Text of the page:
7. A minor penalty shall be imposed on any player on the players’ bench or penalty bench who, by means of his stick or his body, interferes with the movements of the puck or any opponent on the ice during the progress of the play.
(NOTE) The appropriate penalty according to the playing rules shall be assessed when a player on the players’ or penalty bench gets involved with an opponent on the ice during a stoppage in play. The player(s) involved may be subject to additional sanctions as appropriate pursuant to Rule 33A—Supplementary Discipline.
8. If, when the goalkeeper has been removed from the ice, any member of his Team (including the goalkeeper) not legally on the ice, including the Manager, Coach or Trainer, interferes by means of his body, stick or any other object with the movements of the puck or an opposing player, the Referee shall immediately award a goal to the non-offending Team.
9. When a player in control of the puck on his opponent’s side of the center red line and having no other opponent to pass than the goalkeeper is interfered with by a stick or any part thereof or any other object thrown or shot by any member of the defending Team including the Manager, Coach or Trainer, a penalty shot shall be awarded to the non-offending Team.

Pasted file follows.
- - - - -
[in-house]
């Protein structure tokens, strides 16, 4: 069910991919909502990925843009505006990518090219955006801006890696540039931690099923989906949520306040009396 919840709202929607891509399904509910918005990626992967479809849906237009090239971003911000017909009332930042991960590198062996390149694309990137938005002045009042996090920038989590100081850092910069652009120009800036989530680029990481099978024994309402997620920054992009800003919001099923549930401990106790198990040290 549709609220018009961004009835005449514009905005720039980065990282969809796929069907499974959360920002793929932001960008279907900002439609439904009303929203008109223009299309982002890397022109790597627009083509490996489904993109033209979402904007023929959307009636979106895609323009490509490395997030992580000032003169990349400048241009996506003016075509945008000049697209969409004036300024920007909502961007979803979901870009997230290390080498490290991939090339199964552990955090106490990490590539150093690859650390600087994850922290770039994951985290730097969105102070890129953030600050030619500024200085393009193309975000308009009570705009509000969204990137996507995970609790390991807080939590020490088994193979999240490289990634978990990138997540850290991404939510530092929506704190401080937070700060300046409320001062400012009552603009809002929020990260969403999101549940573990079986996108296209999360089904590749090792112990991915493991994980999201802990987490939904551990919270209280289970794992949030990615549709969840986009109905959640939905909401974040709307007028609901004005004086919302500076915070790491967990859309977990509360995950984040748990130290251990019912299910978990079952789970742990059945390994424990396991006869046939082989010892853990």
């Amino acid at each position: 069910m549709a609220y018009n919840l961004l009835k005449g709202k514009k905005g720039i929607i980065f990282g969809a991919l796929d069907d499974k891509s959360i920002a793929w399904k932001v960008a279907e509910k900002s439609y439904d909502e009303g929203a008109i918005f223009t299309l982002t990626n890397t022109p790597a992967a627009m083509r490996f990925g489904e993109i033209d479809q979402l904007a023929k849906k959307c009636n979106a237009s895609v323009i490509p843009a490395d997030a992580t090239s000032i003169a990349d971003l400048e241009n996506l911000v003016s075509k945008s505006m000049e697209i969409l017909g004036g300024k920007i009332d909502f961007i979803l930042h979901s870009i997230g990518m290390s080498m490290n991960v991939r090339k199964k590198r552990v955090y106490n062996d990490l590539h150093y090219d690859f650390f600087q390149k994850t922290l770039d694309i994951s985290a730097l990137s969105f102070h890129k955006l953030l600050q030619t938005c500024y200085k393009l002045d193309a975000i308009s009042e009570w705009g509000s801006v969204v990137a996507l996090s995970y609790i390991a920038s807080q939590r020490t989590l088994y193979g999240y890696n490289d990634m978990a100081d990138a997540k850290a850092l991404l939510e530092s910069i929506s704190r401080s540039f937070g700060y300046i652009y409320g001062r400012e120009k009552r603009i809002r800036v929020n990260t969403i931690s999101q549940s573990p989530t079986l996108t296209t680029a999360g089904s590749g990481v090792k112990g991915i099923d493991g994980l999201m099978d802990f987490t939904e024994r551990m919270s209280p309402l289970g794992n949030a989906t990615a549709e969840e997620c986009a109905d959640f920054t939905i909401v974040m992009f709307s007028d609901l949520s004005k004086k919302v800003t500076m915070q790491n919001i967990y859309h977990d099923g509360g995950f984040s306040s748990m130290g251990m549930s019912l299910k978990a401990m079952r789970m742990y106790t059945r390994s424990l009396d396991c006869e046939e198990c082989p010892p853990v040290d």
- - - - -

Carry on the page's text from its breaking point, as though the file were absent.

These rules are accompanied by the following notes:
(NOTE 1) Body Position:
Body position shall be determined as the player skating in front of or beside his opponent, traveling in the same direction. A player who is behind an opponent, who does not have the puck, may not use his stick, body or free hand in order to restrain his opponent, but must skate in order to gain or reestablish his proper position in order to make a check.
A player is allowed the ice he is standing on (body position) and is not required to move in order to let an opponent proceed. A player may “block” the path of an opponent provided he is in front of his opponent and moving in the same direction. Moving laterally and without establishing body position, then making contact with the non-puck carrier is not permitted and will be penalized as interference. A player is always entitled to use his body position to lengthen an opponent’s path to the puck, provided his stick is not utilized (to make himself “bigger” and therefore considerably lengthening the distance his opponent must travel to get where he is going); his free hand is not used and he does not take advantage of his body position to deliver an otherwise illegal check.
(NOTE 2) Possession of the Puck:
The last player to touch the puck, other than the goalkeeper, shall be considered the player in possession. The player deemed in possession of the puck may be checked legally, provided the check is rendered immediately following his loss of possession.
(NOTE 3) Restrain: